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More changes to drive pension savings back to state system

PARLIAMENT'S Social Committee has a proposed a last minute amendment to a pension reform bill that is designed to further penalise low income savers who opt to divert part of their savings from the state system into a private pension fund.  

Labour Minister Ján Richter (Source: TASR)

After parliament advanced a draft bill on social insurance to the second reading on March 17, the committee adopted a revision that reduces the minimum pension for savers in the second pillar on March 24. The change will still need approval from  the full parliament, but appears likely given Smer's outright majority. 

“It has caught them that they had not thought properly the relation of two things, which come in useful for them: running off people from the second pillar and the minimum pension,” said opposition MP Miroslav Beblavý said as cited by the Denník N daily.  

Based on the original bill, the social security provider Sociálna Poisťovňa will pay the minimum pension to everyone who has worked and paid old-age pension insurance for at least 30 years when they reach  retirement age. The minimum guaranteed pension is proposed to be 136 percent of the subsistence level and thus the lowest minimum pension in today's terms would be €269.50 per month.

The proposed changes reduce the minimum pension for second pillar savers. When assessing pensions and setting the minimum pension, only savings from the first pillar will be taken into consideration, the TASR newswire wrote. Those who divert savings into the second pillar would thus see their guaranteed minimum pension reduced. 

“We think that this is a fair principle,” said Ján Podmanický from Smer, the chairman of the committee as well as the author of the amendment.

According to Podmanický, if second pillar savers had guaranteed the same minimum pensions as those who do not save in the second pillar, even those who are disadvantaged by saving in the second pillar would divert savings there. This could support speculative or irresponsible behaviour of second pillar savers, he said.

The opposition disagrees.

“Not only the amendment is dramatically bad towards savers in the second pillar, it is also clearly directed to getting people out of the second pillar,” said Jozef Mihál, deputy for the Freedom and Solidarity (SaS) party and the former labour minister as cited by TASR. “It is totally unfair.”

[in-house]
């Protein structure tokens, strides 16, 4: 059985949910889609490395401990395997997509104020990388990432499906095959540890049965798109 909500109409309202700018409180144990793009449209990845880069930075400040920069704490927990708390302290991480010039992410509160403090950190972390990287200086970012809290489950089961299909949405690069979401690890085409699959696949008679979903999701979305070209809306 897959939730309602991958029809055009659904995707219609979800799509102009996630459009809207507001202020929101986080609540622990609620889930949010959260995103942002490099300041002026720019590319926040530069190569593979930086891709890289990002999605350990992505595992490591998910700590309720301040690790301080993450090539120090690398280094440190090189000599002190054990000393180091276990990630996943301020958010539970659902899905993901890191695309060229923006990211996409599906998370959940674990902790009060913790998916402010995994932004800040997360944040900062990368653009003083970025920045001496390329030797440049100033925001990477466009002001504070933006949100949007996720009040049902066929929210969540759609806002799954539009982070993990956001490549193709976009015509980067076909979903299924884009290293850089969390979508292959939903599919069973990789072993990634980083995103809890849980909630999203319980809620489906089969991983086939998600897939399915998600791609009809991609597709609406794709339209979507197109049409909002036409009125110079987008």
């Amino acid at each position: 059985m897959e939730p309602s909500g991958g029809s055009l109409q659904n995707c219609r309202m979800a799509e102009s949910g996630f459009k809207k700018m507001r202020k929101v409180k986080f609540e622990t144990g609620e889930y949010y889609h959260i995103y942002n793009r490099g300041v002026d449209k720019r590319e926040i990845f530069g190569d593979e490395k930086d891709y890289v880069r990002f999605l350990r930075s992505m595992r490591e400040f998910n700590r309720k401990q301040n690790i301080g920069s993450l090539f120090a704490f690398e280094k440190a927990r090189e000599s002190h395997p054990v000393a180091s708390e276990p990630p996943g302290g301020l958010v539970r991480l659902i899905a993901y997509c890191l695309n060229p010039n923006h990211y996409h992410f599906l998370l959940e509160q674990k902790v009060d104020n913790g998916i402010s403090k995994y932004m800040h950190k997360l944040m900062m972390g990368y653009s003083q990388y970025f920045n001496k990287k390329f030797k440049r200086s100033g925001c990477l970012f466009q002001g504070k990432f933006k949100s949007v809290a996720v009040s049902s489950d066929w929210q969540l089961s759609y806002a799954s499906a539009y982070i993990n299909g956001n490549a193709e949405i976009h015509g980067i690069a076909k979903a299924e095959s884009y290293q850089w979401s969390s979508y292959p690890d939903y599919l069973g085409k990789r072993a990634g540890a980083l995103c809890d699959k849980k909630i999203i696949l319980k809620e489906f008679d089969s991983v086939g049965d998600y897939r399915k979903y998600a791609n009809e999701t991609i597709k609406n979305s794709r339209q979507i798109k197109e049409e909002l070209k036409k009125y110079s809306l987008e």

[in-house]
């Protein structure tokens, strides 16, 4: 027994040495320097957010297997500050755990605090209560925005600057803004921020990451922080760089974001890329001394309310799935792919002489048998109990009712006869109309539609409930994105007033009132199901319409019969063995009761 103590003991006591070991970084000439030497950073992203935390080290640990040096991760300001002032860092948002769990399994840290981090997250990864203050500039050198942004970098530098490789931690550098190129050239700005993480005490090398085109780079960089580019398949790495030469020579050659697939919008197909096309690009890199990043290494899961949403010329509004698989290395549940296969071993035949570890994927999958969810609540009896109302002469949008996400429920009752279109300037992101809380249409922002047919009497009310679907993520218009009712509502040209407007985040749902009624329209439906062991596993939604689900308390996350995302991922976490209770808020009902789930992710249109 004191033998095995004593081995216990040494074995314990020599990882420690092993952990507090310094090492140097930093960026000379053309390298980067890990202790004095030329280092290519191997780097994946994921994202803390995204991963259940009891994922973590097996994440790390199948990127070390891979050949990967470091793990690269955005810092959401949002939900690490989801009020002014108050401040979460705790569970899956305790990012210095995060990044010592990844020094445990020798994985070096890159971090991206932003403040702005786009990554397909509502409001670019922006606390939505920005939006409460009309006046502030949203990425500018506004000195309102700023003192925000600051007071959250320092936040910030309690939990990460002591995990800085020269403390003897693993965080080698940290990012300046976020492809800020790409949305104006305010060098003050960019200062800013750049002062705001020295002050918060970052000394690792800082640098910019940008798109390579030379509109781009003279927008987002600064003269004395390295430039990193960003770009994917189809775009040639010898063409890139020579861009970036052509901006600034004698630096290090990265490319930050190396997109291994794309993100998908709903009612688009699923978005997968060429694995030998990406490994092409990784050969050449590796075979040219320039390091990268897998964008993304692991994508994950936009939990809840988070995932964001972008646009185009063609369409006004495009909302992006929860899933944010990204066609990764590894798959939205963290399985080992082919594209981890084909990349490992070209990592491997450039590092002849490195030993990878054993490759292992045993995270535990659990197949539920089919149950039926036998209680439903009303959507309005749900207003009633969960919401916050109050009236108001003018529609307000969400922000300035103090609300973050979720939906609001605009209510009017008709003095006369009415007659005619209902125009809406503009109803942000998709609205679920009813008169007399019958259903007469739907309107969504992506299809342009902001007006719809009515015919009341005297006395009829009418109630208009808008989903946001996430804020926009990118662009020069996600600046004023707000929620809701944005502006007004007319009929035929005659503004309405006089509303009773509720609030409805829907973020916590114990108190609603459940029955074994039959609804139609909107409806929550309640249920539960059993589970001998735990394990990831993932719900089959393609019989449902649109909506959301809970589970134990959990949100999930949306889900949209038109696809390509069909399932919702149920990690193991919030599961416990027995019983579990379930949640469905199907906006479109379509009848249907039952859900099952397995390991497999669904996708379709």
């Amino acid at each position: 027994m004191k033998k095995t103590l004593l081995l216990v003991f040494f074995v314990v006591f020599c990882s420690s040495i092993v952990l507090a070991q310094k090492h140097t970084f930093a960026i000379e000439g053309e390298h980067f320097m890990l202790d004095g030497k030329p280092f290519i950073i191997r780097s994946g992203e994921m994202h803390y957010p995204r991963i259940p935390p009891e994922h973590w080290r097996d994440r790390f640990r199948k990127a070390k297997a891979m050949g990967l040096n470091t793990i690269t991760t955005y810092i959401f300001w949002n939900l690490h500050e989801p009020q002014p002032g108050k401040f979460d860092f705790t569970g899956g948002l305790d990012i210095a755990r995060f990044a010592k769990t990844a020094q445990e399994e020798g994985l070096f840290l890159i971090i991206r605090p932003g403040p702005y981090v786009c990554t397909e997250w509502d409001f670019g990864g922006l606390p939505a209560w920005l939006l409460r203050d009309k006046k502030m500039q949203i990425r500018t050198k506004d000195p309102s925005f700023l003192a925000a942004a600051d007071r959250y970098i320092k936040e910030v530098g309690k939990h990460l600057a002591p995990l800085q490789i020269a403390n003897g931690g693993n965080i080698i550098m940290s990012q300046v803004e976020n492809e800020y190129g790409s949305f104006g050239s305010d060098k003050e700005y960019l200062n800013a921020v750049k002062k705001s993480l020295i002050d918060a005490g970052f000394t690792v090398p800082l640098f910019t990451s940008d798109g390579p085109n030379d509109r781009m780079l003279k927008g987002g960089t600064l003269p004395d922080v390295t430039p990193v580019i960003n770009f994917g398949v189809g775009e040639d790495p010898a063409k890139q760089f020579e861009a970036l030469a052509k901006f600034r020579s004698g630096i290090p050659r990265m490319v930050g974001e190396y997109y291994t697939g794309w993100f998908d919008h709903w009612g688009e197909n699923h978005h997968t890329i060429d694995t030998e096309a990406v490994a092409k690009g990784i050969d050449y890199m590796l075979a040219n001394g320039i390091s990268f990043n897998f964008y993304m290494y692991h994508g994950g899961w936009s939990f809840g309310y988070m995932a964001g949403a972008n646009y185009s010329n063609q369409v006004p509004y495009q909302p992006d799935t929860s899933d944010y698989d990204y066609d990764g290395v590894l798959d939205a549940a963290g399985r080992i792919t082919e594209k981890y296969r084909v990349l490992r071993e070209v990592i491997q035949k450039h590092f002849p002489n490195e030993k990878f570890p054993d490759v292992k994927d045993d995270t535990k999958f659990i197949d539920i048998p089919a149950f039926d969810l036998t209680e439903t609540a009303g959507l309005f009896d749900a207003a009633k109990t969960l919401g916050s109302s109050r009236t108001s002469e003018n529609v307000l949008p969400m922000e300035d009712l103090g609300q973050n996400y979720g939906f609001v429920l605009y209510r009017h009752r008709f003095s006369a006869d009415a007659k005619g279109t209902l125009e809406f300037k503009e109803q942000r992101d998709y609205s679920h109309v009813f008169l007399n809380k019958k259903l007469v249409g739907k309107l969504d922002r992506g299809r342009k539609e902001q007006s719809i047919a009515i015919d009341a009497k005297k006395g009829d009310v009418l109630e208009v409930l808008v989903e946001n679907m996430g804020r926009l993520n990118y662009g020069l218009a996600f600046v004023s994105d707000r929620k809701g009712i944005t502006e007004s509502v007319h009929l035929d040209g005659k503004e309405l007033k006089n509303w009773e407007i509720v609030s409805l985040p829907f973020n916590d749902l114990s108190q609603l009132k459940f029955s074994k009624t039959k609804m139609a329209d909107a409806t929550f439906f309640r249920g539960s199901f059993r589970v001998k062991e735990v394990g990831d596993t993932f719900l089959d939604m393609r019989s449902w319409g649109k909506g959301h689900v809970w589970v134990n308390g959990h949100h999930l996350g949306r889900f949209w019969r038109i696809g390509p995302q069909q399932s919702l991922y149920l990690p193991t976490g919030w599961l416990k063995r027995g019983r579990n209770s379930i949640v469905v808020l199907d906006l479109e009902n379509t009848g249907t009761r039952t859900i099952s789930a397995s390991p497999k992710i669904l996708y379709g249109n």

Ľudovít Kaník, deputy for the Slovak Democratic and Christian Union (SDKÚ) and former labour minister who introduced the second pillar, joined the criticism. According to him, the current government puts the pension scheme into the position in which the first and second pillar compete rather than complement one another.

Current Labour Minister Ján Richter supports the Podmanický’s amendment and admitted that it was prepared in cooperation with his ministry.  He said the original bill includes a sense of moral hazard.

“The moral hazard lays in the fact that savers in the second pillar can without any concerns invest [their savings in the second pillar] in a risky way because potential losses would be compensated by the state minimum pension,” said Richter before the parliamentary committee adopted the amendment as cited by the Pravda daily.   

Opening the second pillar

As of March 15, those unhappy with their returns in the second, private, pension pillar have the option of redirecting their money to the public pay-as-you-go pillar. Savers have three months to decide. This is the fourth time the second pillar has been reopened since it was created in 2005.

Fico argues that most who are saving in the second pillar are actually at a disadvantage.

“We’re also aware of the fact that there are still hundreds of thousands of people that have no chance of having a higher pension from the first and second pillar than what they would get if they stayed only in the first one – either due to their age and/or due to having no salary,” Fico said as cited by TASR in early February.

He welcomed the passage of the revision calling the returns for those saving in the second pillar for the past 10 years as calculated by insurance companies are “ridiculously small”.

For the time being nearly 1.5 million Slovaks, who allocate 4 percent of their gross wage into the second pension pillar, have saved about €6.6 billion in total.

The average old-age monthly pension in Slovakia was €400.20 at the end of 2014, up €9.70 compared with the end of 2013, SITA reported citing data from Sociálna Poisťovňa.

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